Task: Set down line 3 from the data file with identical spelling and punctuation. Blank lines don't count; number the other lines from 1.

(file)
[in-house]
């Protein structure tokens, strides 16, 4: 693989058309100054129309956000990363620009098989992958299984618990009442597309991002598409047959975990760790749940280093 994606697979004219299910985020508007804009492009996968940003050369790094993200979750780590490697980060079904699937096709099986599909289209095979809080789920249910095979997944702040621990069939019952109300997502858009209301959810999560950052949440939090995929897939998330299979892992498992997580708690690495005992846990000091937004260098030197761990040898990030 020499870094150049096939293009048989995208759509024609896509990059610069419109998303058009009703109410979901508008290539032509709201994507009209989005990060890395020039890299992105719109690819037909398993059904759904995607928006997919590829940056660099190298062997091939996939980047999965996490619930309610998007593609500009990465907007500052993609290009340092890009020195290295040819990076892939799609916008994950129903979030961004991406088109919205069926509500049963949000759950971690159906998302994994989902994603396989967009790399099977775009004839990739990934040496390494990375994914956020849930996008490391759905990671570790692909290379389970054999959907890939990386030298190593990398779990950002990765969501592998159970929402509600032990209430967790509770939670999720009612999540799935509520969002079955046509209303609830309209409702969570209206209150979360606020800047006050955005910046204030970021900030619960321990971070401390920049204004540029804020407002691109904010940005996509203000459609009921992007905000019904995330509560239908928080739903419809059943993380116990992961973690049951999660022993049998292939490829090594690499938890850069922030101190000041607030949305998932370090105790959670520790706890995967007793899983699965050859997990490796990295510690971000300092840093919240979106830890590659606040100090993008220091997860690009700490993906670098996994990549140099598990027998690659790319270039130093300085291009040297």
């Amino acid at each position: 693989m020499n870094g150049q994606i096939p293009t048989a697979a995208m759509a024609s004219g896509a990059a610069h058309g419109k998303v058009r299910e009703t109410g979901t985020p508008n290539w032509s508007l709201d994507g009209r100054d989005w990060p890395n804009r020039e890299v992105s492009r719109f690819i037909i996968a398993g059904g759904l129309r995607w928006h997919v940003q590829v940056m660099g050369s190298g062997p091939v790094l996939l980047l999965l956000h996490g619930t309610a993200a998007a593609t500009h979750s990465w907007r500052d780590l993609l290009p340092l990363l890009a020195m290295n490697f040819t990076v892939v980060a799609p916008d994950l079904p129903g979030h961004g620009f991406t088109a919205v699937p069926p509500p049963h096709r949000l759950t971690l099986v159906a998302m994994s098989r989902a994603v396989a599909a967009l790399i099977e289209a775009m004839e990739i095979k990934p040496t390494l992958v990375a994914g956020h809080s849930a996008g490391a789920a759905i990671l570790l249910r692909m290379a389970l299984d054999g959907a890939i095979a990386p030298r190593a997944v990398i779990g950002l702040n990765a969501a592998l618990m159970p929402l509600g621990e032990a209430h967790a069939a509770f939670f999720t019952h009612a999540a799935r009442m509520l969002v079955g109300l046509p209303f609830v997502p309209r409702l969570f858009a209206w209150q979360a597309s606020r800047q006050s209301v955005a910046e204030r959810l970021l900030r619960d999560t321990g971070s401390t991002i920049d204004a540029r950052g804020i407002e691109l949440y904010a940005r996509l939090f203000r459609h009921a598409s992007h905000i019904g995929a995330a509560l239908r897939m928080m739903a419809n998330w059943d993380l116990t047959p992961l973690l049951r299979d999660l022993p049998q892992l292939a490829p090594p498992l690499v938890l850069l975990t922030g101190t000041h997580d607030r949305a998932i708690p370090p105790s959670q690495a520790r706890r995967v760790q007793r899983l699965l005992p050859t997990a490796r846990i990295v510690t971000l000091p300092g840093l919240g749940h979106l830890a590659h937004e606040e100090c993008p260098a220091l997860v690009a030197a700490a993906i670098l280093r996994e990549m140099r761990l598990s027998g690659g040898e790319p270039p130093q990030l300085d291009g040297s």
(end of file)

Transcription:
């Amino acid at each position: 693989m020499n870094g150049q994606i096939p293009t048989a697979a995208m759509a024609s004219g896509a990059a610069h058309g419109k998303v058009r299910e009703t109410g979901t985020p508008n290539w032509s508007l709201d994507g009209r100054d989005w990060p890395n804009r020039e890299v992105s492009r719109f690819i037909i996968a398993g059904g759904l129309r995607w928006h997919v940003q590829v940056m660099g050369s190298g062997p091939v790094l996939l980047l999965l956000h996490g619930t309610a993200a998007a593609t500009h979750s990465w907007r500052d780590l993609l290009p340092l990363l890009a020195m290295n490697f040819t990076v892939v980060a799609p916008d994950l079904p129903g979030h961004g620009f991406t088109a919205v699937p069926p509500p049963h096709r949000l759950t971690l099986v159906a998302m994994s098989r989902a994603v396989a599909a967009l790399i099977e289209a775009m004839e990739i095979k990934p040496t390494l992958v990375a994914g956020h809080s849930a996008g490391a789920a759905i990671l570790l249910r692909m290379a389970l299984d054999g959907a890939i095979a990386p030298r190593a997944v990398i779990g950002l702040n990765a969501a592998l618990m159970p929402l509600g621990e032990a209430h967790a069939a509770f939670f999720t019952h009612a999540a799935r009442m509520l969002v079955g109300l046509p209303f609830v997502p309209r409702l969570f858009a209206w209150q979360a597309s606020r800047q006050s209301v955005a910046e204030r959810l970021l900030r619960d999560t321990g971070s401390t991002i920049d204004a540029r950052g804020i407002e691109l949440y904010a940005r996509l939090f203000r459609h009921a598409s992007h905000i019904g995929a995330a509560l239908r897939m928080m739903a419809n998330w059943d993380l116990t047959p992961l973690l049951r299979d999660l022993p049998q892992l292939a490829p090594p498992l690499v938890l850069l975990t922030g101190t000041h997580d607030r949305a998932i708690p370090p105790s959670q690495a520790r706890r995967v760790q007793r899983l699965l005992p050859t997990a490796r846990i990295v510690t971000l000091p300092g840093l919240g749940h979106l830890a590659h937004e606040e100090c993008p260098a220091l997860v690009a030197a700490a993906i670098l280093r996994e990549m140099r761990l598990s027998g690659g040898e790319p270039p130093q990030l300085d291009g040297s």